rust-packaging seems to be the equivalent of the <foo>-rpm-macro name I proposed (named fontpackages-devel for the current generation of fonts macros for example, and go-compilers for go even though most of it has stopped being about compilers for quite a long time)

So, another point for setting a common naming target, so everyone does not keep reinventing custom naming for the same things. It's loads friendlier for FPC and packagers alike to have common naming conventions, instead of having to guess ecosytem by ecosystem how the same things are named.

Mind you, I'm not proposing to force SIGSs to rename existing packages. They can just add a Provides: common name to their packages once FPC agrees on this common name.

Not necessarily a separate srpm BTW

It has to, because rust-packaging has to have ExclusiveArch and it is affecting whole package. So you simply can't have it in one SRPM =(

It has to, because rust-packaging has to have ExclusiveArch and it is affecting whole package. So you simply can't have it in one SRPM =(

You can if you apply the tricks fedora-release uses
https://copr-be.cloud.fedoraproject.org/results/nim/go-macros-3/fedora-rawhide-x86_64/00812419-go-macros/go-macros.spec

Not as pretty as I'd like but far less dangerous than having your macros split into two srpms with "interesting" build order and synchronized push to repo requirements.

I'll toss in some opinions:

  • Using foo-packaging has the potential for conflicts. For example, there is a "packaging" module for python. For actual macros, I prefer foo-srpm-macros and foo-rpm-macros; those have less chance of conflicting but should probably only actually include macros. Things like specfile generators will have upstream names under which they should be packaged.

  • Often these macro packages would be built as part of some other package. But if not, I prefer "foo-rpm-macros" for the source package name.

  • I don't see the point of putting some requirement for how the sources are hosted in the guidelines. The src.fedoraproject.org repository should be sufficient in any case.

  • I don't see the point in a guideline about "*-filesystem" packages. We do mention these and file/directory ownership in general in the main guidelines. Plus directories mentioned in macros might be dynamic (depend on something like %name, for example).

  • I think adding stricture for naming for macro templates and "convenience scripts" is probably getting out of the scope of what we'd put in guidelines. If anything, since templates would depend on rpmdevtools they could reasonably be named like "rpmdevtools-foo".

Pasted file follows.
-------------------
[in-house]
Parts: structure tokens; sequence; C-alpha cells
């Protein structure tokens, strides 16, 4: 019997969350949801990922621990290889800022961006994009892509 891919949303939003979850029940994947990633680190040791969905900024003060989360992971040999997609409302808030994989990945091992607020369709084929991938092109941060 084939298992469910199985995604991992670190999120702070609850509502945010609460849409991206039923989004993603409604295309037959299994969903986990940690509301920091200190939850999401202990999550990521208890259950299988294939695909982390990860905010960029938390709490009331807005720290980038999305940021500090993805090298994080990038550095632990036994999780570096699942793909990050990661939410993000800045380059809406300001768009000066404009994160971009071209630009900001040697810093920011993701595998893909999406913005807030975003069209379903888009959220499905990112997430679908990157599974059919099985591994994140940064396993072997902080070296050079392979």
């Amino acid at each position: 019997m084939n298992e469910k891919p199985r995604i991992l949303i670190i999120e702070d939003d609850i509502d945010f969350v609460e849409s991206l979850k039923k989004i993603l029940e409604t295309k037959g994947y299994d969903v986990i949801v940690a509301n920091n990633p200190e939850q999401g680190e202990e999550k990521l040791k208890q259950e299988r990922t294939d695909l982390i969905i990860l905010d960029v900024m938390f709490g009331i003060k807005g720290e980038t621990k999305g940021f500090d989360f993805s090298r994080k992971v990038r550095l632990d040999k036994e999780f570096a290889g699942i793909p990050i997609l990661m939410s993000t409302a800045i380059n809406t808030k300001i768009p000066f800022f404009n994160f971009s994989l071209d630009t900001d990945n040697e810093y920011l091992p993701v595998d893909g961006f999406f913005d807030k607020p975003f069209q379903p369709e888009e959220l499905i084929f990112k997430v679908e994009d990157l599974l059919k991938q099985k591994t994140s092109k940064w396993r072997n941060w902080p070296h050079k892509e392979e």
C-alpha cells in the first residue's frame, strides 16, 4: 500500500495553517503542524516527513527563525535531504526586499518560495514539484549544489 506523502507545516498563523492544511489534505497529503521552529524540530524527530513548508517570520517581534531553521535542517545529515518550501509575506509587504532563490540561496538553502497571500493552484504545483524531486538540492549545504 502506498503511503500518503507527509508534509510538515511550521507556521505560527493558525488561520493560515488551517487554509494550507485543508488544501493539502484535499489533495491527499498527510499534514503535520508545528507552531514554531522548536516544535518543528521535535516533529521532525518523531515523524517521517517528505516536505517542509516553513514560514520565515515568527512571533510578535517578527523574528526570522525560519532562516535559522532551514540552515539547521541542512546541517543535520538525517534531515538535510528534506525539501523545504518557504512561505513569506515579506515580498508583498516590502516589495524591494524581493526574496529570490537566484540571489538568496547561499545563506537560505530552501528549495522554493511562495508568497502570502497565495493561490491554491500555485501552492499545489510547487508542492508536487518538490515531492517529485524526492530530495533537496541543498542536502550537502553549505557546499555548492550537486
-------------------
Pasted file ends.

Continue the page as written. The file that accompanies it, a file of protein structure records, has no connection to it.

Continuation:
Thanks for the input.

I think adding stricture for naming for macro templates and "convenience scripts" is probably getting out of the scope of what we'd put in guidelines.

You only think that way because you've not seen many of them. As soon as there are more than a couple in distribution you'll regret they all use different conventions.

If anything, since templates would depend on rpmdevtools they could reasonably be named like "rpmdevtools-foo".

Ok, I'll use that then.
Not sure it's the best naming though, some guidelines require packagers to create other things than spec files (appstream, fontconfig, etc) so packaging templates are not limited to the spec part rpmdevtools handles

Often these macro packages would be built as part of some other package. But if not, I prefer "foo-rpm-macros" for the source package name.

I can live with it. I'll do it. Thanks for the feedback.

The main drawback I see is that due to rpm’s stupid srpm = rpm description design, the srpm description will only talk about the rpm subpackage, unless you want to completely confuse packagers.

If anything, since templates would depend on rpmdevtools they could reasonably be named like "rpmdevtools-foo".

Ok, I'll use that then.
Not sure it's the best naming though, some guidelines require packagers to create other things than spec files (appstream, fontconfig, etc) so packaging templates are not limited to the spec part rpmdevtools handles

After playing with it, rpmdevtools-foo does not work too well (rpmdevtools is just here for the directory, all the rest does not depend on rpmdevtools mecanisms, and the rest includes templates for things rpmdevtools has no idea on how to manage)

So I’ll try foo-rpm-templates which is more generic and less rpmdevtools-centric

So I’ll try foo-rpm-templates which is more generic and less rpmdevtools-centric

and it even works in redhat-rpm-config without feeling a bolted-on afterthought!